It’s been two weeks since Hillary Adams posted the video of her father, Aransas County Court-at-Law Judge William Adams, beating her with a belt. The scandal involving Penn State covering up child sexual abuse has been heavily covered in the media since the story broke on Saturday. The old adage, “When it rains, it pours,” is certainly applicable to child abuse in the media. If you haven’t been talking about it, at least a little, then maybe your umbrella is a little too efficient at being a protector from the elements.
Many have been outspoken about the case for spanking children. This stance never fails to amaze me; therefore, I have been pouring over APA research documents to understand the difference between acceptable corporal punishment and child abuse. It is a complex issue because some believe that corporal punishment delivered in a controlled manner is an acceptable means of providing consequences for behavior. But research points to the fact that even light, controlled spanking can lead to increased aggression and anti-social behavior. And the spanked child is likely to abstain from the punishable behavior only when not in the presence of the spanker.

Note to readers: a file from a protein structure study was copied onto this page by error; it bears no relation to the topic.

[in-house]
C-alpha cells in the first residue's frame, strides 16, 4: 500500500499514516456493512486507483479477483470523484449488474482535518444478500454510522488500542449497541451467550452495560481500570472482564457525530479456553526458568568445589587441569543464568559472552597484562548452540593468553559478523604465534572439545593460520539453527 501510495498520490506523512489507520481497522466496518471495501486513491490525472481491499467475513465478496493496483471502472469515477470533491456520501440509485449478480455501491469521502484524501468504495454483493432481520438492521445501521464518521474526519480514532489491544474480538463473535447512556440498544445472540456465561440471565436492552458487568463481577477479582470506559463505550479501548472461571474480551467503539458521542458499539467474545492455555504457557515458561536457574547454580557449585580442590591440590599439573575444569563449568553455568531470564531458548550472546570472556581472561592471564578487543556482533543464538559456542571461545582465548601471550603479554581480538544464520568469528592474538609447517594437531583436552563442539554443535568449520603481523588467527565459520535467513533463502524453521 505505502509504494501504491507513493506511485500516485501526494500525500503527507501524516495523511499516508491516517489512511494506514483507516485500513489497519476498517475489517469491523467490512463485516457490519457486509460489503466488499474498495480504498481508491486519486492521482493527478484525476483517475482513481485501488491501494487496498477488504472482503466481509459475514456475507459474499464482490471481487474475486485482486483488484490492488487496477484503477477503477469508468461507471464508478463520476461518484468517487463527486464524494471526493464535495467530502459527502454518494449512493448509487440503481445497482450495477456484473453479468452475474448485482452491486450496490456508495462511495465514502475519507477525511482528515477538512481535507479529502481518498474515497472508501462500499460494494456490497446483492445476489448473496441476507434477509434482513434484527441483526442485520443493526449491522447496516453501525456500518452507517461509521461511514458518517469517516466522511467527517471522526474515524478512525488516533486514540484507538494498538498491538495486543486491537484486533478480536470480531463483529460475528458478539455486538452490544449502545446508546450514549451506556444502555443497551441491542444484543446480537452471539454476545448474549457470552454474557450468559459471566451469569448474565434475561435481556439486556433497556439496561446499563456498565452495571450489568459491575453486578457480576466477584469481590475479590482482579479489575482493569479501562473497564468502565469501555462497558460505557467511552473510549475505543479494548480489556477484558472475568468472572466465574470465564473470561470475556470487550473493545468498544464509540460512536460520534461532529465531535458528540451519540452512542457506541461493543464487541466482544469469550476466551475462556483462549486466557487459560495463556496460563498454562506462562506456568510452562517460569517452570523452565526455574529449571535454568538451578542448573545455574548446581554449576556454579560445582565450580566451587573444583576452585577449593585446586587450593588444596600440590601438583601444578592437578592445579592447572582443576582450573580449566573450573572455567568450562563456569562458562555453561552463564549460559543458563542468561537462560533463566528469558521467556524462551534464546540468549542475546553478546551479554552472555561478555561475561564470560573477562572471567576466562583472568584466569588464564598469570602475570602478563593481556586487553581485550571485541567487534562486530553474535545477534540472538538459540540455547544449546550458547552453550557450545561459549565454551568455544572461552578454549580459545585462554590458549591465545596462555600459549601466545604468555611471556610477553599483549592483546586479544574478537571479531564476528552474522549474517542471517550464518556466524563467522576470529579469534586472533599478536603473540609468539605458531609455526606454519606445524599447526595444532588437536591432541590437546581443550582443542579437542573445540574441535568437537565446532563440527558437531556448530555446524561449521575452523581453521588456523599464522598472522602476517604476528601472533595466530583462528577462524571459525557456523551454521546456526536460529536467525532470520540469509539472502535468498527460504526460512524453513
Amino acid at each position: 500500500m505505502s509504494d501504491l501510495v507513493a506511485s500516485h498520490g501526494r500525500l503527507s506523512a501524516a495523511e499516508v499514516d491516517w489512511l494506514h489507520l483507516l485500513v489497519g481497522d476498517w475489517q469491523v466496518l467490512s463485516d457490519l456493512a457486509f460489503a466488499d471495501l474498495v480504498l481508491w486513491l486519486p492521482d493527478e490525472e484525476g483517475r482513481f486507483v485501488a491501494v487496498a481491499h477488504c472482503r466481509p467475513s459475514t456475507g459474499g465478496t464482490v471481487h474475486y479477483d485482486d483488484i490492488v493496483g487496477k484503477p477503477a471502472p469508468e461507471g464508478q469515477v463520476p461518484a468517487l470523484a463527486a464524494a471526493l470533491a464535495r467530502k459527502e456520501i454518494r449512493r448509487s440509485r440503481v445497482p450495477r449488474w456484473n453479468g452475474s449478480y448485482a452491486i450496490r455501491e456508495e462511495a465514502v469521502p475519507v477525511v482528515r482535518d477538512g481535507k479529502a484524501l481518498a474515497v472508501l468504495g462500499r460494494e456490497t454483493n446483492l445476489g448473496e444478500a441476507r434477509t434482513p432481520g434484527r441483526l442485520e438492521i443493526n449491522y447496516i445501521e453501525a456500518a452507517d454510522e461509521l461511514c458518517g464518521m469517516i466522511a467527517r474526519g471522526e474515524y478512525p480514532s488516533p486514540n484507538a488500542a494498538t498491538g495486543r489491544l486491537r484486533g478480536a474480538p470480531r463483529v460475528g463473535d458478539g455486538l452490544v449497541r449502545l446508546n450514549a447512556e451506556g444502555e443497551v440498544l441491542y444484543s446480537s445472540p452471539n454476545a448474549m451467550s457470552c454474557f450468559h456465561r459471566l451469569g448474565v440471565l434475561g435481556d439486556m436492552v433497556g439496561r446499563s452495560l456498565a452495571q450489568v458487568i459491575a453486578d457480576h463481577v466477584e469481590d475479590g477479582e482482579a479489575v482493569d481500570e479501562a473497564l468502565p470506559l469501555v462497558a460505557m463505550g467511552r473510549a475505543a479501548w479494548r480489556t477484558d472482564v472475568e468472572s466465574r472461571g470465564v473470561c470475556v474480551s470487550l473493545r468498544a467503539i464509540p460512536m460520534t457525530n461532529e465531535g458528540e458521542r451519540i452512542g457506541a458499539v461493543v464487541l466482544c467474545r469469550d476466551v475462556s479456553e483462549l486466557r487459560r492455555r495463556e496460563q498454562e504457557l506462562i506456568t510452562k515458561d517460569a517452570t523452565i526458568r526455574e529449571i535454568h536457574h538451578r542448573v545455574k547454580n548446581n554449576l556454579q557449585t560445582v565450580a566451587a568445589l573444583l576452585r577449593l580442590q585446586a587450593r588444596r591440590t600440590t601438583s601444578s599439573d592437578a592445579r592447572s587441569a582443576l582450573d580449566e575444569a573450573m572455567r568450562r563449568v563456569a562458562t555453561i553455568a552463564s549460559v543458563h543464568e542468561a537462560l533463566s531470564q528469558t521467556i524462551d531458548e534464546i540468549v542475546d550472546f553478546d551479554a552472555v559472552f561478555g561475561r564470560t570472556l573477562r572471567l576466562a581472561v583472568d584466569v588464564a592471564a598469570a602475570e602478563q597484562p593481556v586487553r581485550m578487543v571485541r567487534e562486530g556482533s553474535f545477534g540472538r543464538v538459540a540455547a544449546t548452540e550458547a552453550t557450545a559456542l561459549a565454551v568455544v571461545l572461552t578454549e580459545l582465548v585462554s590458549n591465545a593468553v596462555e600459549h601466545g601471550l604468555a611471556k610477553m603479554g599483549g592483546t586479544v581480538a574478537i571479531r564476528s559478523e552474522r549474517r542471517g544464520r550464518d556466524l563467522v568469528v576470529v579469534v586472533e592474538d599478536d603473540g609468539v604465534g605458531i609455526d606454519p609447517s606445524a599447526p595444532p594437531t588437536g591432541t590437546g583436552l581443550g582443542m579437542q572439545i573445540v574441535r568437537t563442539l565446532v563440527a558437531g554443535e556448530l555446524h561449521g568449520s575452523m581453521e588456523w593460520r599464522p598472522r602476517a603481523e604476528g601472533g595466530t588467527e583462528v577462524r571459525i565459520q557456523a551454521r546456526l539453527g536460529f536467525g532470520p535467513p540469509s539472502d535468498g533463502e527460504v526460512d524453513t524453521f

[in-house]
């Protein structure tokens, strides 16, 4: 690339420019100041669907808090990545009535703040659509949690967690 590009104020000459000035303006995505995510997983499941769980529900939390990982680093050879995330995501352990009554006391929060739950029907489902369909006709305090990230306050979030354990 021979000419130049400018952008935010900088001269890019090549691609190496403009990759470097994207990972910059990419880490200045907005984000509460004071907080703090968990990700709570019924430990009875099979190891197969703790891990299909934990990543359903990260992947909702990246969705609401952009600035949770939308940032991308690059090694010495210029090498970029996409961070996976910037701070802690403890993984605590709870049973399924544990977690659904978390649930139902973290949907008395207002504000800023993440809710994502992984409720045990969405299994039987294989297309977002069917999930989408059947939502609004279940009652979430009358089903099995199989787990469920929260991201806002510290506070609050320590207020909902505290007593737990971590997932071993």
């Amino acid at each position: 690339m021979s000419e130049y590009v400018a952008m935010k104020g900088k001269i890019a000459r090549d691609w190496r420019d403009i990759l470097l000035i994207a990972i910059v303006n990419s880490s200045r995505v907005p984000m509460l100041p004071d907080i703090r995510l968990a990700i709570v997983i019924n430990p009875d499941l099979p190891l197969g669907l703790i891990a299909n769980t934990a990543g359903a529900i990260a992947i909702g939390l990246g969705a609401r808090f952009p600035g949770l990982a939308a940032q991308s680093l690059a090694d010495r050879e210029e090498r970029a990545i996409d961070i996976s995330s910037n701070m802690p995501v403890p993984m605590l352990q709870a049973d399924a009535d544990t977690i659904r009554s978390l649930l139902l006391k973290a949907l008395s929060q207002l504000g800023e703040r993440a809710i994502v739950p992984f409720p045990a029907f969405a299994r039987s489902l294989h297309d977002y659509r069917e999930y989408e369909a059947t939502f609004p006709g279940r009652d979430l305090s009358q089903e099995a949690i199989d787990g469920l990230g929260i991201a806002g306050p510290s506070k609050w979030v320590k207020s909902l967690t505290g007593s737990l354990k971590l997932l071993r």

APA on corporal punishment
APA on corporal punishment
I don’t know about you, but I would rather put forth the energy it takes to engage in positive discipline (which takes longer and lacks the result of instant behavior modification) than worry if my child will behave if I’m not around to spank her. The results of positive discipline are about positive child development—results that are lasting and help children to become conscientious critical thinkers. And really, if you do not want your children to grow up believing that hitting someone is the way to solve problems, then do not hit your children—out of anger OR in a controlled manner.
The Penn State football team is currently practicing with their coach, Joe Paterno. I can’t help but wonder what those players are thinking? It sends a message to those young men that Penn State thinks it is acceptable to protect child molesters. It sends the message that the upcoming senior football game is more important than the soul of a child. I’m sorry folks, but college football players are still developing human beings and a university is charged with giving them the right message so that if these players witness their buddy sodomizing a child, they do the right thing. Paterno did it wrong and should be gone, like yesterday. It’s very similar to the Catholic Church who responds to abuse allegations by saying, “we knew and we told the Pope.” Excuse me, who was the one who dropped the ball on calling the police?
There is much more to both issues of the judge and the coach. And I am sure to revisit the topics regularly. What is important NOW is that the focus shifts from what is going to happen to the judge and the coach to what WE can do to prevent child abuse. Here’s a good place to start: